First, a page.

A recently identified class of antibodies may offer the base for a new ” universal flu vaccine .” Scientists at McMaster University and the Icahn School of Medicine assume that this new flu shot could protect against the issues experienced in the present flu season of the annual flu shot not matching precisely against the predominant influenza strain.
Recently Centers for Disease Control and Prevention (CDC) was encouraging “immediate vaccination” for any individual who has not had a flu shot for this season, as the flu season this season was expected to be particularly bad.
On the other hand, an increase in circulation of “drift variants” of A H3N2 influenza viruses resulted in the flu shot for this year – which was suggested by the World Health Organization (WHO) in February 2014 – being mismatched towards the main circulating strains and was allegedly less effective.
Senior author of the new research Matthew Miller, describes the benefits of his team’s suggested universal flu shot:
“Unlike seasonal vaccines, which should be given yearly, this kind of vaccine would only be given once, and would have the capability to protect towards all flu strains, even when the virus mutates. This would avoid the incident of flu epidemics and poor vaccine efficiency in the case of mismatches, which basically took place this year.”
Publishing their results In the Journal of Virology, senior author Miller and colleagues report that, their results on evaluating, within the lab, an isolated strain-specific flu antibody (the kind that present vaccines generate) with an isolated broadly neutralizing flu antibody (the kind produced by universal vaccines).
The team in the beginning discovered the universal vaccine form of antibody to be much less effective at neutralizing influenza than the strain-specific antibodies. On the other hand, when the research team isolated the universal-type antibodies in their natural environment from human blood, both kinds of antibodies were identified to be similar in effectiveness.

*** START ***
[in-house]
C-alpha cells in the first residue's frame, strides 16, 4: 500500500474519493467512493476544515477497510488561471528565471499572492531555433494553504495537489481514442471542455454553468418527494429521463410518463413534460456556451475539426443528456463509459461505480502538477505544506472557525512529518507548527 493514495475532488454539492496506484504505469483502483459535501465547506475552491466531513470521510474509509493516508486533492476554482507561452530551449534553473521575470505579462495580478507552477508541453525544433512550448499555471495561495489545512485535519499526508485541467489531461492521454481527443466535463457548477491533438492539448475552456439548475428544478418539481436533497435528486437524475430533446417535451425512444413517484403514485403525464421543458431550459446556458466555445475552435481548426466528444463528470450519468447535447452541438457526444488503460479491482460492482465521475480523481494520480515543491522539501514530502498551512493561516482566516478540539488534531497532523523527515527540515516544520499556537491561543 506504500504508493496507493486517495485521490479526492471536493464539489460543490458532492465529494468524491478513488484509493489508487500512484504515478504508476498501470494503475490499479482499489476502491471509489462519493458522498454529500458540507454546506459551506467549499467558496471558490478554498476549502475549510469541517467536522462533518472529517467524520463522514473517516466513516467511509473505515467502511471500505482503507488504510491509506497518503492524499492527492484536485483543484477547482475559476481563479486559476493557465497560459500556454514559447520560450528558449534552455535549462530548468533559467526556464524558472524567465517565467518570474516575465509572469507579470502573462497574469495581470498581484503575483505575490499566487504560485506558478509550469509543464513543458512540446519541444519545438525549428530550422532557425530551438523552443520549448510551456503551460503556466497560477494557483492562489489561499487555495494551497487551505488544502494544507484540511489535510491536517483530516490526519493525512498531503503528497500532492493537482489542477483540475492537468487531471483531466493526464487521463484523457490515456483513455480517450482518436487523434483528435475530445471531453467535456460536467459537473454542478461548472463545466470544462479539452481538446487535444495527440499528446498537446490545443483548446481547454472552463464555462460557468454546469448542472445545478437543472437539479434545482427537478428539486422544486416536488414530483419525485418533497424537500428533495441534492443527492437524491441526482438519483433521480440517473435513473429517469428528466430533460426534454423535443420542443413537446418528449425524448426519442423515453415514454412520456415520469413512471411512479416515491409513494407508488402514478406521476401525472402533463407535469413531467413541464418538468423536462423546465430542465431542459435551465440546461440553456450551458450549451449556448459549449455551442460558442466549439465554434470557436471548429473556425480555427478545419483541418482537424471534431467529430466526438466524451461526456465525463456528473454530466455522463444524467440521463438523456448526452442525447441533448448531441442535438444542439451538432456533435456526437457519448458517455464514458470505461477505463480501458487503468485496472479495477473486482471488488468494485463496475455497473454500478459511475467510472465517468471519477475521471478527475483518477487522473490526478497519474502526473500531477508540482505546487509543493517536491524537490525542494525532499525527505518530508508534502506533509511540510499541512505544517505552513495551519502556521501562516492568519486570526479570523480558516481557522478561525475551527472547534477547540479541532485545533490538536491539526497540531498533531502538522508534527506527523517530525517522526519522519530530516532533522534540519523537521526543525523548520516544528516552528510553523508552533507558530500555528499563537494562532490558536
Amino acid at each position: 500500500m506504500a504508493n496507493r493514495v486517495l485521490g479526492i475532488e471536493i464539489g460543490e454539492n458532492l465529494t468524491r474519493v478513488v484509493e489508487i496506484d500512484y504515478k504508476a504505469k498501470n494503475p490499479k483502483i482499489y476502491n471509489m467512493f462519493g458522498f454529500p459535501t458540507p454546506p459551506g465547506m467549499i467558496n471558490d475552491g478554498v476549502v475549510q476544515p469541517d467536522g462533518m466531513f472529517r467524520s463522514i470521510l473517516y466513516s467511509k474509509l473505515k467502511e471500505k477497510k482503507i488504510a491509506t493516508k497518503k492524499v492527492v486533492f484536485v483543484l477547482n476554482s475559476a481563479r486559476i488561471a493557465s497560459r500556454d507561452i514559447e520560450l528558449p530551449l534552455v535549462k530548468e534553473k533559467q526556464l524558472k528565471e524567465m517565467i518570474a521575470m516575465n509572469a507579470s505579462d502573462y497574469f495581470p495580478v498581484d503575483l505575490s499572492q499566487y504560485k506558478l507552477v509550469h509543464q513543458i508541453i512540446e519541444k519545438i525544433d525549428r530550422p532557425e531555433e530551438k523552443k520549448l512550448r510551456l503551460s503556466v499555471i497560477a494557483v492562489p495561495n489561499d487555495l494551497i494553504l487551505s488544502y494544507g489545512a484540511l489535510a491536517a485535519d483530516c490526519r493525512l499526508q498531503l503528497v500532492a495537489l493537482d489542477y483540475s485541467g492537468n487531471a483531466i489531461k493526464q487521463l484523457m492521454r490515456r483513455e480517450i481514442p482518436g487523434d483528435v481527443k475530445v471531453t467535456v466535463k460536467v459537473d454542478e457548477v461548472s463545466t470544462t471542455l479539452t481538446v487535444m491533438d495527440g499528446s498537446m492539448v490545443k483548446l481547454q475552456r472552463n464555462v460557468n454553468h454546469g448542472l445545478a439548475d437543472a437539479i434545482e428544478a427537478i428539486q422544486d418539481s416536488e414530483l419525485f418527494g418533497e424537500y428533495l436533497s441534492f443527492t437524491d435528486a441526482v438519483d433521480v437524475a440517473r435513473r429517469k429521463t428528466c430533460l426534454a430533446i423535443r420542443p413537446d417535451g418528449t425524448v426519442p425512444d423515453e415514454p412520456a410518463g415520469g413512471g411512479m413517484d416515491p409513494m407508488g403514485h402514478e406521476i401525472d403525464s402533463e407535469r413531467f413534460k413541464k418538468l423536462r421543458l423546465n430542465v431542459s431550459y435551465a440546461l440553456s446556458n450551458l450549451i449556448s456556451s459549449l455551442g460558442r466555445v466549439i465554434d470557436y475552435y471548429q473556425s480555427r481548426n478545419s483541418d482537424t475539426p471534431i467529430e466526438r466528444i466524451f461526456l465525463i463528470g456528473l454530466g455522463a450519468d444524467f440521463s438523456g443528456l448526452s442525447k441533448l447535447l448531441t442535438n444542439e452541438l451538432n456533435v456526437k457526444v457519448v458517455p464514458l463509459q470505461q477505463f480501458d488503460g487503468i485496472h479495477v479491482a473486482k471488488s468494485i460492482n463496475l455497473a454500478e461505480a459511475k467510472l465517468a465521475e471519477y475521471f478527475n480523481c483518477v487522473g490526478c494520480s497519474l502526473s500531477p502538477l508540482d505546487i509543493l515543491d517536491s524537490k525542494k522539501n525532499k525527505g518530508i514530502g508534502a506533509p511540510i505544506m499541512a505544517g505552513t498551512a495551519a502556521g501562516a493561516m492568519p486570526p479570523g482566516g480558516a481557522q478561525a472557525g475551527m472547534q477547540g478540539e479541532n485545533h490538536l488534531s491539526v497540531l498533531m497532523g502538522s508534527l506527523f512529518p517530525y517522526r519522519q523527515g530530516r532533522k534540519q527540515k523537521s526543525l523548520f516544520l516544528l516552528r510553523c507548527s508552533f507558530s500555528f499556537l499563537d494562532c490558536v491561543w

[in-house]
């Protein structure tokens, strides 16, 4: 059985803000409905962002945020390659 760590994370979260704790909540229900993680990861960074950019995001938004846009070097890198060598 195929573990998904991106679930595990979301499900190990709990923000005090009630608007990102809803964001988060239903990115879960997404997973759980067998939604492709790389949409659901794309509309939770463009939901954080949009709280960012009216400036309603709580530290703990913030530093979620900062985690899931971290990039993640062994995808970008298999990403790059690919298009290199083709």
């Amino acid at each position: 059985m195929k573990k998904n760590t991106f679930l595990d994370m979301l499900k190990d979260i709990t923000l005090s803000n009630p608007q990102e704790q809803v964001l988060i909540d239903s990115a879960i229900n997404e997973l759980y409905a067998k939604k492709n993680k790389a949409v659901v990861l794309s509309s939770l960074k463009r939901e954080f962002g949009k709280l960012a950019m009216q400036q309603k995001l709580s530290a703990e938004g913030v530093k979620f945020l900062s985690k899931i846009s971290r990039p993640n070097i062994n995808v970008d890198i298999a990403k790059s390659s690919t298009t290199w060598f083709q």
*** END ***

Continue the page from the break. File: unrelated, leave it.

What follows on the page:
Inactivated vaccine vs live-attenuated
Another discovery from the research was that the sub-type of antibodies situated in the lungs and upper respiratory system are particularly effective at neutralizing influenza.
Miller states that this discovery “is also very motivating and offers guidance as to what vaccine would be most effective for delivering a universal flu vaccine – that is, inactivated versus live-attenuated.”
The present flu shot is an “inactivated” vaccine. It comprises of virus particles that are developed under controlled environment and then killed utilizing a detergent. In an attenuated vaccine, the virus is maintained alive but its virulence is decreased.
Since the virus is alive in the attenuated vaccine, it is capable to duplicate in the upper respiratory tract without being capable of infecting the lung. As the live virus copies harmlessly, an immune reaction is generated.
Miller and co-workers are optimistic that a universal flu vaccine will be a reality inside the next 5-7 years.
Flu vaccine coverage continues to be lower among young kids overall. On the other hand, kids who need two doses of vaccine in one year are at particular danger, the authors of that research noticed, as less than half of these kids return to get a second dose after obtaining their first.